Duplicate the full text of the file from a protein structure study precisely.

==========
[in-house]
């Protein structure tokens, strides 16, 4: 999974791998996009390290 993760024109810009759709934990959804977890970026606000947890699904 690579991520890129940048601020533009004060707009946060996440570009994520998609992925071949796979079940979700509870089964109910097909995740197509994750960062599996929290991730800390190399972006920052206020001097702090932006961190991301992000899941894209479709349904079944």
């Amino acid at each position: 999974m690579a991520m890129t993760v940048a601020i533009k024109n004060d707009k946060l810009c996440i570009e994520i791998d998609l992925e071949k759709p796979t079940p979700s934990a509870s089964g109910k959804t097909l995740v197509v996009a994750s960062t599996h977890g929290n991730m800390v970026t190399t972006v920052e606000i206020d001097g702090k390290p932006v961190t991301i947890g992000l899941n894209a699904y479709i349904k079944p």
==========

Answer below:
[in-house]
């Protein structure tokens, strides 16, 4: 999974791998996009390290 993760024109810009759709934990959804977890970026606000947890699904 690579991520890129940048601020533009004060707009946060996440570009994520998609992925071949796979079940979700509870089964109910097909995740197509994750960062599996929290991730800390190399972006920052206020001097702090932006961190991301992000899941894209479709349904079944």
């Amino acid at each position: 999974m690579a991520m890129t993760v940048a601020i533009k024109n004060d707009k946060l810009c996440i570009e994520i791998d998609l992925e071949k759709p796979t079940p979700s934990a509870s089964g109910k959804t097909l995740v197509v996009a994750s960062t599996h977890g929290n991730m800390v970026t190399t972006v920052e606000i206020d001097g702090k390290p932006v961190t991301i947890g992000l899941n894209a699904y479709i349904k079944p």